The excitement of watching The Dark Knight (2008, Christopher Nolan) for the first time comes to mind, but I don't think I've really seen something with the same raw energy and gleeful excitement found in Inglorious Basterds since Martin Scorsese's The Departed (2006). I saw The Departed five times in theaters alone; something tells me I'll be going back to see Inglorious Basterds again.
Christoph Waltz, who plays the despicable yet oddly fascinating Nazi Colonel Hans Landa, has his name written on this year's Best Supporting Actor Academy Award (after winning Best Actor at the Cannes Film Festival earlier this year for his incredible performance). Tarantino's labyrinth screenplay, which introduces and employs dozens of memorable characters, is only partially devoted to the tale of the Basterds, the Jewish-American rogue soldiers on a mission to kill and scalp every Nazi they can find in France. Instead of filming a traditional revenge movie, Tarantino has made a distinctly European picture full of fascinating, three-dimensional characters who are the unsuspecting stars of a spaghetti-western-turned-war picture.
Tarantino holds back on the relentless violence his younger audiences will certainly crave, in favor of a terrificly-written series of events in which characters meet each other, discuss film and play games, and are eventually subject to very brief outbreaks of violence. It's not that different from the structure of Pulp Fiction (although Inglorious Basterds is told in chronological order).
Brad Pitt has impressed me once again as Lieutenant Aldo Raine, the head of the Jewish Basterds, with a thick Southern accent and a serious problem with the Nazi Party. Pitt's performance is both wildly comical and seriously frightening; it's worth noting that Pitt has given brilliant performances in uniformly superb movies for the past few years, including Babel (2006, Alejandro Gonzalez Inarritu), The Assassination of Jesse James by the Coward Robert Ford (2007, Andrew Dominik), Burn After Reading (2008, Joel and Ethan Coen) and The Curious Case of Benjamin Button (2008, David Fincher). Bravo to actors like Pitt and George Clooney who use their star power to make bold and daring films.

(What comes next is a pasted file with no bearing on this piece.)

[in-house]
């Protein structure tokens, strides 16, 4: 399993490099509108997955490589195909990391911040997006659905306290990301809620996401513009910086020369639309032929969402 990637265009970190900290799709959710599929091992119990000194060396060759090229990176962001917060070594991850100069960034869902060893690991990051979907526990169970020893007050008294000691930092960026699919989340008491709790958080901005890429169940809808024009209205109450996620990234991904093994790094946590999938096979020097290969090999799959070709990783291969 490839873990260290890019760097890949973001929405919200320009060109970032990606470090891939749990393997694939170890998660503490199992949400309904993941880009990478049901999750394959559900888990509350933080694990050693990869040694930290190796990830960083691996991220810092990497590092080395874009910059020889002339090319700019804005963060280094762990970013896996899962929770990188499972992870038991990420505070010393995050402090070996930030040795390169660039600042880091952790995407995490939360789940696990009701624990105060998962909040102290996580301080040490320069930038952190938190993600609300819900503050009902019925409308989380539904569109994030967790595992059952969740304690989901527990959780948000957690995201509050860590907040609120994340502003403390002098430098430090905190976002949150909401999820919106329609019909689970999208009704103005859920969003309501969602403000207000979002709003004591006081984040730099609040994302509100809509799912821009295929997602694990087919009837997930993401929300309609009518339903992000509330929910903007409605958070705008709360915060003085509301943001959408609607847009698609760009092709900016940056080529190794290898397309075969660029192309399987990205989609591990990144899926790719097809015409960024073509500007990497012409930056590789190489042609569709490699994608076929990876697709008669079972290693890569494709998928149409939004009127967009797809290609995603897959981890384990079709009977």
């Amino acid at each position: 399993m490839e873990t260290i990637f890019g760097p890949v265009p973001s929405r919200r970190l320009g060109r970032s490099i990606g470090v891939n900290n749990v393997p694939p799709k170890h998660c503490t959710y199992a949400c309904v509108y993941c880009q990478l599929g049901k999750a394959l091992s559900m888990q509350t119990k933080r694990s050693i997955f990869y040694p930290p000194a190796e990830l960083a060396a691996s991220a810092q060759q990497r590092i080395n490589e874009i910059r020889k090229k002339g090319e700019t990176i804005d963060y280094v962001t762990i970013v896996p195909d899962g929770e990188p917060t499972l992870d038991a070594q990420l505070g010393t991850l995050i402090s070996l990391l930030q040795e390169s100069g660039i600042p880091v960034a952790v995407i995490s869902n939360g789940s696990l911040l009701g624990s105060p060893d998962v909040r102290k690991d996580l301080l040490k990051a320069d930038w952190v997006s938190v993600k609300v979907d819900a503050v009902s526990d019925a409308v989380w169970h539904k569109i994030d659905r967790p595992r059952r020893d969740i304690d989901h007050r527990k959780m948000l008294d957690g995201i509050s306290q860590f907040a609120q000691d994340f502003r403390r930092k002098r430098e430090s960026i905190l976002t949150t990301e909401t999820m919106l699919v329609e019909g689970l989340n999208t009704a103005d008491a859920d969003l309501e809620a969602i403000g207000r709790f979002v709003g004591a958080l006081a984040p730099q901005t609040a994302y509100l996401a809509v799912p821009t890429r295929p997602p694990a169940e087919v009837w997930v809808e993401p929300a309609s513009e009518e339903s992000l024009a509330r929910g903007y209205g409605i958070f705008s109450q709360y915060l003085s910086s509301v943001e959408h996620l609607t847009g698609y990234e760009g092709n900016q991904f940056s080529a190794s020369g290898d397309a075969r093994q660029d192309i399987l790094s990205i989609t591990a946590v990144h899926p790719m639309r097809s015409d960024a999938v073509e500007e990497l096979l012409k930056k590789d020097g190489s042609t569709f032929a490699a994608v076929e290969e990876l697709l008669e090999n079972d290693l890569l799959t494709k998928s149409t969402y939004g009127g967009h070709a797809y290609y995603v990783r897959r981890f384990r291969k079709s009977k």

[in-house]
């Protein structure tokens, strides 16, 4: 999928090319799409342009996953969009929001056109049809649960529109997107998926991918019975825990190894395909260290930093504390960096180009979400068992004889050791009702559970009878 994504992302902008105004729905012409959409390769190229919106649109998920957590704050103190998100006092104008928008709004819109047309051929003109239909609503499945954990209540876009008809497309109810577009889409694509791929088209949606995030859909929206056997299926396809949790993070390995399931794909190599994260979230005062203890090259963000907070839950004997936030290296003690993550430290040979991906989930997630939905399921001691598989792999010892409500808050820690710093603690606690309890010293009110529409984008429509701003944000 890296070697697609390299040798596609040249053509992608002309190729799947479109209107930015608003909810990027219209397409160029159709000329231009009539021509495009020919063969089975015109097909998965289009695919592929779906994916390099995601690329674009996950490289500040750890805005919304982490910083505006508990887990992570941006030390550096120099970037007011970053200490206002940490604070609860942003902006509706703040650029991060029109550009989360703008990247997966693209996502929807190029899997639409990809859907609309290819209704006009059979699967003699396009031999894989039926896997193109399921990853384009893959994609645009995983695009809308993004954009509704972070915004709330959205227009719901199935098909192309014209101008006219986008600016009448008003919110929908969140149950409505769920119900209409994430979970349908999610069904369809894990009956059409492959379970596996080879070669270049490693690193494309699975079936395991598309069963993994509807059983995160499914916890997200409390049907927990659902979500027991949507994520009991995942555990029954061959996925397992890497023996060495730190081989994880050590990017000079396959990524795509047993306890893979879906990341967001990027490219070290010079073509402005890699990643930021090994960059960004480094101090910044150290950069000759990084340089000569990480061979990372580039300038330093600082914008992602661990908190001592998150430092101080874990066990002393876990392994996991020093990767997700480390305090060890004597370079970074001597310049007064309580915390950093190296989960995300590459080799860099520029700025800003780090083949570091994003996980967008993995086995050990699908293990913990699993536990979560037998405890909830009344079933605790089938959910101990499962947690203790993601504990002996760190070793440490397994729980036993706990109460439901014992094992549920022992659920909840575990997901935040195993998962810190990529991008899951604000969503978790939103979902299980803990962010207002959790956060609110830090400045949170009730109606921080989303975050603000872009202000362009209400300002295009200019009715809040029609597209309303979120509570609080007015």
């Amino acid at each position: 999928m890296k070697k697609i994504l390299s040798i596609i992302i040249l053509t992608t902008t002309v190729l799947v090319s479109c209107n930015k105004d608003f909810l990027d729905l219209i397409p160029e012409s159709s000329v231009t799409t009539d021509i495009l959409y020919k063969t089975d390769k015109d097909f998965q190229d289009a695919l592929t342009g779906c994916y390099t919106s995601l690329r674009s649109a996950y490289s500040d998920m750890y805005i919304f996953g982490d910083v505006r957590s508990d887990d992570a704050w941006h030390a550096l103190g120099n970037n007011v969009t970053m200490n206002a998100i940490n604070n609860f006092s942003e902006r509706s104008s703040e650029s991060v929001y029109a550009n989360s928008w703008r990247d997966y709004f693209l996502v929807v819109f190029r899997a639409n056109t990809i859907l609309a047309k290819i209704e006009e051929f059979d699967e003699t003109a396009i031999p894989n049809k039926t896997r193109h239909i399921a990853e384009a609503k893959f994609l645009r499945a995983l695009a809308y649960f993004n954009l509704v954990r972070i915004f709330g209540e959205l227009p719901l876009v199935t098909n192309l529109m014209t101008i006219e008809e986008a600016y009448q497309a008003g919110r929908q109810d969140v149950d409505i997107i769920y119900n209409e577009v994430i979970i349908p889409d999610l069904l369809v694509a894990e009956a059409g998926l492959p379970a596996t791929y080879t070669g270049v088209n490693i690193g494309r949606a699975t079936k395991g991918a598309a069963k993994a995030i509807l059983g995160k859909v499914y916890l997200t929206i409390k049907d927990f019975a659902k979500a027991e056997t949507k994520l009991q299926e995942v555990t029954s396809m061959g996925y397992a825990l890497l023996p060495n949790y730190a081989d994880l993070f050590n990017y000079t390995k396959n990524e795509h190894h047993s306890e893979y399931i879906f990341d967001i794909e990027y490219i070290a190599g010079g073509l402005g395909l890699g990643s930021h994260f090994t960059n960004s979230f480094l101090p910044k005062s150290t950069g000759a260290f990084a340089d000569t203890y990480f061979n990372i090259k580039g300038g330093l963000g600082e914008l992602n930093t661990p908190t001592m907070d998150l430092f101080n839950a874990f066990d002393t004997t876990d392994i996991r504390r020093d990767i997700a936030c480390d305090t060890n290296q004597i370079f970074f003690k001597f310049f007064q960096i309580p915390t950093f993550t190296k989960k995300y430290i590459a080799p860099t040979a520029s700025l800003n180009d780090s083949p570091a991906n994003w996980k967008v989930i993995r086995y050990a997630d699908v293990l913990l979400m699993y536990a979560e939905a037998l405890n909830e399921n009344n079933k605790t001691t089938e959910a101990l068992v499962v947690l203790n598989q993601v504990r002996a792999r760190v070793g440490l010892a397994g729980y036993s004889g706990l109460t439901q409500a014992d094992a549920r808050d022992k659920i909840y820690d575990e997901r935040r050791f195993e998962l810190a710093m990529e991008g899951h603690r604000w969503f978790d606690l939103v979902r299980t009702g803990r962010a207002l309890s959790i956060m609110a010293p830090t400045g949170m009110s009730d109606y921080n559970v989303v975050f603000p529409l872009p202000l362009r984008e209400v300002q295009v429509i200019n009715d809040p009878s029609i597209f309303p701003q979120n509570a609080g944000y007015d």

Costars Melanie Laurent, Eli Roth, Michael Fassbender, Til Schweiger and even Mike Myers deliver excellent performances in the scenes which ultimately lead to the inevitably blood-soaked finale, in which the Jewish people get their revenge against the Nazi Party at the film premiere of a German propaganda movie.
Aside from writing and directing one of the most entertaining and joyous odes to cinema ever put onscreen, Tarantino has also crafted a film that is a rumination on the wonderful power of cinema to destroy evil forces and change the course of history. If there's a better message to be found in a motion picture this year, I'd like to hear about it.
With apologies to Public Enemies (Michael Mann) and The Hurt Locker (Kathryn Bigelow), Inglorious Basterds is the best film I've seen this year. To hell with the fact that Tarantino has rewritten history - I think this just might be his masterpiece.
Tomorrow I will write about my extreme disgust regarding Paramount Pictures' decision to move the release date of Martin Scorsese's Shutter Island from October 2nd to next February. Martin Scorsese is my man, and I don't appreciate this release date change (unless, of course, Scorsese himself requested the change). The absence of Shutter Island in this year's fall movie calendar leaves me without much investment in any of the other new releases this fall (other than Steven Soderbergh's The Informant!, Spike Jonze's Where the Wild Things Are, and Joel and Ethan Coen's A Serious Man). Perhaps Inglorious Basterds will remain as my #1 film of the year, after all.